Major builders nail a strong Q2

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Major builders nail a strong Q2


Korea’s major builders turned in a solid performance in the second quarter thanks to overseas projects, welcome news for an industry coping with an image tarnished by a collusion scandal.

The top five listed construction companies - Hyundai E&C, Samsung C&T, Daewoo E&C, Daelim Industrial and GS E&C - combined for record quarterly revenue of 15.95 trillion won ($15.3 billion) and operating profit of 610.8 billion won.

Hyundai E&C had revenue of 4.7 trillion won and operating profit of 279.6 billion won, the best quarterly performance in the company’s 67-year history.

Samsung C&T said its construction business sector collected 3.8 trillion won in revenue, up 21.9 percent from a year ago, with operating profit of 130 billion won, up 52 percent.

Daewoo E&C posted operating profit of 103 billion won in the second quarter, down 4.9 percent from last year, but for the first half the company’s operating profit increased 2.2 percent year-on-year to 222.5 billion won. Daelim, which posted a 319.6 billion won loss in the fourth quarter of 2014, also managed to be in the black this year.

The company with the biggest turnaround was GS E&C, which reported an operating profit for the first time in seven quarters. The affiliate of GS Group made 11.1 billion won in the second quarter.

In the fourth quarter last year, three of the top five builders had operating losses ranging from 100 billion won to 500 billion won that “shocked” the local stock market.

Industry insiders attributed the good performance to companies’ efforts to shake off the negativity of last year and the government’s policy to boost the housing market.

Last year, Daewoo E&C and Samsung C&T cited unsold apartments and unprocessed projects for their losses, while Daelim Industrial and GS E&C blamed unprofitable overseas projects.

After learning firsthand of the risks of foreign projects, they are focusing on profitability.

With Korea’s new economic chief Choi Kyung-hwan acting to revive the housing market by easing regulations for mortgages, analysts predict that the builders’ positive performance is likely to continue.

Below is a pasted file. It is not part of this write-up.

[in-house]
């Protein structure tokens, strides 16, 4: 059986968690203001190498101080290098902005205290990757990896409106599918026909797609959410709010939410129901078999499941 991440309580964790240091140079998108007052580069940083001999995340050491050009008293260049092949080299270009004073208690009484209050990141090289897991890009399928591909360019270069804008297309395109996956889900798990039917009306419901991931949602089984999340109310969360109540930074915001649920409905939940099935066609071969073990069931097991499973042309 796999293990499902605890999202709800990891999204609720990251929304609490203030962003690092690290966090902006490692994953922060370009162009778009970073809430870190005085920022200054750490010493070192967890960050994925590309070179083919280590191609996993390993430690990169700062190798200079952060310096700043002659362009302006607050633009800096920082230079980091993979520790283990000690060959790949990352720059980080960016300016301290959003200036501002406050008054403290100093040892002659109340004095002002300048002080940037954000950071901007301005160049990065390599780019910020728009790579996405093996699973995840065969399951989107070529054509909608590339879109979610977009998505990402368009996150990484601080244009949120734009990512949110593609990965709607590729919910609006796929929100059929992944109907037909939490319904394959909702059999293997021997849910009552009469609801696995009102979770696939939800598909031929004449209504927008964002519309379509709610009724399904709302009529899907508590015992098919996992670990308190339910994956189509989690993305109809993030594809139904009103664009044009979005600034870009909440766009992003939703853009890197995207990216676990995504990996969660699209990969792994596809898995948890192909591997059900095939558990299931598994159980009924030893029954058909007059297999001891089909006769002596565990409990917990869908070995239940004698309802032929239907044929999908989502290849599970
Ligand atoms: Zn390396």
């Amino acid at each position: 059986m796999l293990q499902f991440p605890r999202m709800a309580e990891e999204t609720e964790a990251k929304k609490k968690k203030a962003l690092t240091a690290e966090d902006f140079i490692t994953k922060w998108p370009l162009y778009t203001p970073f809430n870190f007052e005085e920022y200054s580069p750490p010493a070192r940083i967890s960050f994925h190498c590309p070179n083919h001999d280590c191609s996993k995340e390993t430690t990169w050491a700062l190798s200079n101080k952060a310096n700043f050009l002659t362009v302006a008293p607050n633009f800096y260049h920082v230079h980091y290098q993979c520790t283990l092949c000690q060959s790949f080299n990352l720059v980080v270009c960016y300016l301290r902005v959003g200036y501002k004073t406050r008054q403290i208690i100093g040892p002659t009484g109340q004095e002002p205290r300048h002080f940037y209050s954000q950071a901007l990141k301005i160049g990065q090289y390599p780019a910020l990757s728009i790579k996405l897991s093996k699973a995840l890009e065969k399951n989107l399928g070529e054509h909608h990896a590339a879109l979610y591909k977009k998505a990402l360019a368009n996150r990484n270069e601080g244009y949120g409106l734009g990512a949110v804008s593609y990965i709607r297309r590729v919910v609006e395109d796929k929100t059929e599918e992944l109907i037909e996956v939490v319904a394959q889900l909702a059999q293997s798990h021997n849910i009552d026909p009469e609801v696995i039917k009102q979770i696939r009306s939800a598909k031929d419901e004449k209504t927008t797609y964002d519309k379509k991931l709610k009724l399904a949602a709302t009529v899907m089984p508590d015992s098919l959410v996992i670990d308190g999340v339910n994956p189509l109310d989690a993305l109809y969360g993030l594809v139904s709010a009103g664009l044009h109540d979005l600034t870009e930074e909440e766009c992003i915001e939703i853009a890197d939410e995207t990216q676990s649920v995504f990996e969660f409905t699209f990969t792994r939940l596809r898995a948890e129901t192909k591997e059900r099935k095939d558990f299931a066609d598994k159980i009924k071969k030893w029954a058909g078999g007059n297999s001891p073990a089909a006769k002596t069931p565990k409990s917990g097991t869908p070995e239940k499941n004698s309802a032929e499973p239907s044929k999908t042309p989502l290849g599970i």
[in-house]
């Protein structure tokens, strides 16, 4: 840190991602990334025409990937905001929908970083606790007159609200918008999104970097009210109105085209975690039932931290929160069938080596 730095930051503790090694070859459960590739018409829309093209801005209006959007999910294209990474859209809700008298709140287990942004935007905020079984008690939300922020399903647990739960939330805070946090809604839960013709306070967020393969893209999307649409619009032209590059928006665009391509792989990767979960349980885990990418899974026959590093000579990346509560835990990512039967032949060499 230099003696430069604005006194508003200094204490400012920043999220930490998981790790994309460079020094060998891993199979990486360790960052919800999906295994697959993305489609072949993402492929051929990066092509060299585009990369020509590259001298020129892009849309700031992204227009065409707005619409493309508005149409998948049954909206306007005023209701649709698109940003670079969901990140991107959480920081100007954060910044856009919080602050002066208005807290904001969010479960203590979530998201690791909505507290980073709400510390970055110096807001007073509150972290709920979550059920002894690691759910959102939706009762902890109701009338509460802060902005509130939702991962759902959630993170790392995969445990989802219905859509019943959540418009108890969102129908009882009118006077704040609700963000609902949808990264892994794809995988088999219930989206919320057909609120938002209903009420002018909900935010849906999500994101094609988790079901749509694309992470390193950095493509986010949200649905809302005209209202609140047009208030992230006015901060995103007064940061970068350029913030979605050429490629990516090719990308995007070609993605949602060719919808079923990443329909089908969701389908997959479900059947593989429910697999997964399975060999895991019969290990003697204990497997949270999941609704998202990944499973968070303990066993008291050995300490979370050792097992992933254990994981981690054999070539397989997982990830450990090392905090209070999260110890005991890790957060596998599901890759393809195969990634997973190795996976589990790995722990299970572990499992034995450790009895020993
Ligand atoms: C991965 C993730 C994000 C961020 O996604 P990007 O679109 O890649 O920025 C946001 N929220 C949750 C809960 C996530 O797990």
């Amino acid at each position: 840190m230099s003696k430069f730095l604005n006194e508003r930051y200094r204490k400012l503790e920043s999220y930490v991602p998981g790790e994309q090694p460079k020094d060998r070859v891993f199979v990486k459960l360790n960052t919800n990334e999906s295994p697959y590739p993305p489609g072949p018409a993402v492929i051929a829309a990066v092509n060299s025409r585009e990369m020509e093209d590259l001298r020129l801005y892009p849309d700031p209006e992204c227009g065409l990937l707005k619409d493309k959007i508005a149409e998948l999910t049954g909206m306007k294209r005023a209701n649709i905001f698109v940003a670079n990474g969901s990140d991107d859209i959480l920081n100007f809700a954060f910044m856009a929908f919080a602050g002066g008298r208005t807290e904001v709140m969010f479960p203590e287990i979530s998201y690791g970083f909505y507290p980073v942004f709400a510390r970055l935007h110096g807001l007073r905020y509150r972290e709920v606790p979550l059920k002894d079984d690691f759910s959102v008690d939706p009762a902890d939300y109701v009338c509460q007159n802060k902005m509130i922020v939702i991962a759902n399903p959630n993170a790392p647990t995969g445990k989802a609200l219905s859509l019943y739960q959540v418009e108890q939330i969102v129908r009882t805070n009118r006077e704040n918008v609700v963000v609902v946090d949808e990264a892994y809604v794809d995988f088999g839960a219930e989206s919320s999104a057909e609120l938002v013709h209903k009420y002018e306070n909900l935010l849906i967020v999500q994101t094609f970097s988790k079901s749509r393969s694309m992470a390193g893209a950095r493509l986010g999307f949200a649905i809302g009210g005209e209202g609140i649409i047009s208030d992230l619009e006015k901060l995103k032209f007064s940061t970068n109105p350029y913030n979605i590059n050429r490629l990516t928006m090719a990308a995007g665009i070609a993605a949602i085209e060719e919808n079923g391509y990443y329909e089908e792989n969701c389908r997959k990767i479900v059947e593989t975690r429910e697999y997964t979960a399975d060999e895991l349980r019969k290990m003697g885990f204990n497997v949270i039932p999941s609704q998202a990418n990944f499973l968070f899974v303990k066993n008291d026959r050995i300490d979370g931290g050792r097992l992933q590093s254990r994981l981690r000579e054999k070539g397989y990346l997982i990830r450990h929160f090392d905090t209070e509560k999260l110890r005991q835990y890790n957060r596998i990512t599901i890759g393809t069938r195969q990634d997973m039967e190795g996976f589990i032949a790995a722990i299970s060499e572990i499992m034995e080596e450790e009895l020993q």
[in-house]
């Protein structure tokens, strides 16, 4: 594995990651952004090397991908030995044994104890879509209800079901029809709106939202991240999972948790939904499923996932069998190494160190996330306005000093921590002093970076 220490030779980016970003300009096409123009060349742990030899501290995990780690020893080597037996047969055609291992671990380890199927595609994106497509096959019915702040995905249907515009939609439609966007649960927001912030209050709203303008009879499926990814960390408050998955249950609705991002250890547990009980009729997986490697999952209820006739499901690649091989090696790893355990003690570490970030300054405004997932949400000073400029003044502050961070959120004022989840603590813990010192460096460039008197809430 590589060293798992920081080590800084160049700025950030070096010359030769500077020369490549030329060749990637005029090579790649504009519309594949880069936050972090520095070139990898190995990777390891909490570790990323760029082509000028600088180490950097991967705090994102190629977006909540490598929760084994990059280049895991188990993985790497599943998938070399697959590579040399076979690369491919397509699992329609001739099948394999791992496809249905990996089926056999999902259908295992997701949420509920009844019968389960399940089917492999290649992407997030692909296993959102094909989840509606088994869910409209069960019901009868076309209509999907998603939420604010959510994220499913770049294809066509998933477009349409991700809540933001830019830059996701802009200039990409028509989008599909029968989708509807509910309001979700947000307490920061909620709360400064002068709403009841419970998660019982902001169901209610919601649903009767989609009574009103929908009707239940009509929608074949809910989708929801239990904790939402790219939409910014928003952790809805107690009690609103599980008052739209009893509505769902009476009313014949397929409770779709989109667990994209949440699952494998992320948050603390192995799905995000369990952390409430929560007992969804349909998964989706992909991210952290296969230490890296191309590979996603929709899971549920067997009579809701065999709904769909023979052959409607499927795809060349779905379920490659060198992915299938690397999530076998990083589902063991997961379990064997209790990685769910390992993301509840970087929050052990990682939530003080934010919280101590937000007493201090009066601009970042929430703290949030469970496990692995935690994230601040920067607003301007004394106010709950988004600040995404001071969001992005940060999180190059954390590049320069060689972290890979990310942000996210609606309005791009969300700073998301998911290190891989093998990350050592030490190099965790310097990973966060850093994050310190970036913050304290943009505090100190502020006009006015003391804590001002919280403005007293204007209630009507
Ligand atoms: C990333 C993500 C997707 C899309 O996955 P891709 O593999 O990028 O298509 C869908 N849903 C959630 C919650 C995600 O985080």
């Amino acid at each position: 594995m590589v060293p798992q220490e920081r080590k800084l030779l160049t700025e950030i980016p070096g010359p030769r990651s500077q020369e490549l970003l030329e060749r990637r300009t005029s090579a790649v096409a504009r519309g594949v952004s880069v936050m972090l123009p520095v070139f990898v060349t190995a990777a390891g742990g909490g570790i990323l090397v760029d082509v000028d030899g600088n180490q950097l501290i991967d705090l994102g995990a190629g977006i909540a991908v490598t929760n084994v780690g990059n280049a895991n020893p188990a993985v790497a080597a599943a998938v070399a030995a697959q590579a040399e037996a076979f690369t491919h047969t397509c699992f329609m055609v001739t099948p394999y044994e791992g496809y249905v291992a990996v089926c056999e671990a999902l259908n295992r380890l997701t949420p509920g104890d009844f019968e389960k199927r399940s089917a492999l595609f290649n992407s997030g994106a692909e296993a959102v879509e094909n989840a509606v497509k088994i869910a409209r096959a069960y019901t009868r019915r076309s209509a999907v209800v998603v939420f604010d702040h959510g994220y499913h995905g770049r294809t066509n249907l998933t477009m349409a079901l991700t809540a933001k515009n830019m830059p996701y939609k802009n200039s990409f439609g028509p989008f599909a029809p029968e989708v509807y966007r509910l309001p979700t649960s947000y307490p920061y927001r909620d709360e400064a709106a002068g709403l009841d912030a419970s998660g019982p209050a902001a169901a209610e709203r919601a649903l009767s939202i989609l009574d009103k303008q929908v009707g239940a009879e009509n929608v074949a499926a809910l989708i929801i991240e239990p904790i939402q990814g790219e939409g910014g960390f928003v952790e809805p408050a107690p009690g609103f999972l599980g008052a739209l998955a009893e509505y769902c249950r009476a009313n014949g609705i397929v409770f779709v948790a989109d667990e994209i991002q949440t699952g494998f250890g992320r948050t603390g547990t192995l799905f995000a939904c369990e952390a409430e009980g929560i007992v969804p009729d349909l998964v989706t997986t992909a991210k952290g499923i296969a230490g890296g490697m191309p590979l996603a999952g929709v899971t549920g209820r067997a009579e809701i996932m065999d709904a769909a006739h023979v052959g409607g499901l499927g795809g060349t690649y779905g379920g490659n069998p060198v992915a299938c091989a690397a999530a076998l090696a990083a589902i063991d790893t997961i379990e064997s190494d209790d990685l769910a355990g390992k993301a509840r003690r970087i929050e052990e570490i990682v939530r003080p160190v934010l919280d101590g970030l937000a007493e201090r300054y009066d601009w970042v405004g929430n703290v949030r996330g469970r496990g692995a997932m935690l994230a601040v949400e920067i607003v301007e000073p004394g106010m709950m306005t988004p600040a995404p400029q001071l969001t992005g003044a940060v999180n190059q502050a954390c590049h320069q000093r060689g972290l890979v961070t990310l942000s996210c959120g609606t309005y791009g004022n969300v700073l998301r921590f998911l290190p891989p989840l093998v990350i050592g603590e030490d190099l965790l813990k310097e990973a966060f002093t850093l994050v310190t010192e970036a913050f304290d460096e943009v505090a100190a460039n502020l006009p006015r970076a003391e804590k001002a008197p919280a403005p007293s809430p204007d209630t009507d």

“The second-quarter performance shows that without additional losses involving overseas projects, builders are recovering their profitability with improvement in the residential housing sector,” said KDB Daewoo Securities researcher Park Hyung-yul. “For the third quarter, improvement of profitability will occur in both the overseas and housing sectors.”

However, even with rosy expectations for business, local builders face fallout from a corruption scandal that threatens their reputation abroad.

The Fair Trade Commission last week announced that 28 builders, including the top five, were fined 435.5 billion won - the largest penalty ever - for colluding on bids involving the Honam High Speed Railway project.

Samsung C&T was ordered to pay 83.6 billion won, followed by Daelim Industrial (64.7 billion won), Hyundai E&C (59.8 billion won) and SK E&C (24.8 billion won).

“Collusion is wrong and we are sorry for that, but it’s unfair that the FTC is exempting those who have liquidity crises and punishing only companies that made profits,” said a spokesman from a local construction company.

However, what’s really concerning the builders is the damage to their image globally at a time when they are relying on overseas projects.

“The credibility of the company is a big factor in overseas projects,” said an official at the International Contractors Association of Korea. “However, in this case, all major builders are involved and I think this is a shame for the entire construction industry.”

According to industry data, the 10 largest builders have collected 28.7 trillion won from overseas projects, which accounts for 60 percent of their total orders, in the first half. For Hyundai E&C, an affiliate of Hyundai Motor Group, more than 80 percent of its orders were from overseas.

Although the heavy reliance on foreign business is a result of each company’s efforts to go global, some companies cite a lack of profitable local projects. Companies guilty of collusion are prohibited from entering government-issued projects depending on their violation level.

Despite the corruption scandal, unrest in Iraq and the Ebola virus epidemic in West Africa, local builders said they are determined to pursue projects overseas.

According the Ministry of Land, Infrastructure and Transport, Korean builders collected a record $37.5 billion in overseas orders in the first half of the year, a year-on-year increase of 21.5 percent. The ministry expects that they will collect more than $70 billion in overseas orders this year.


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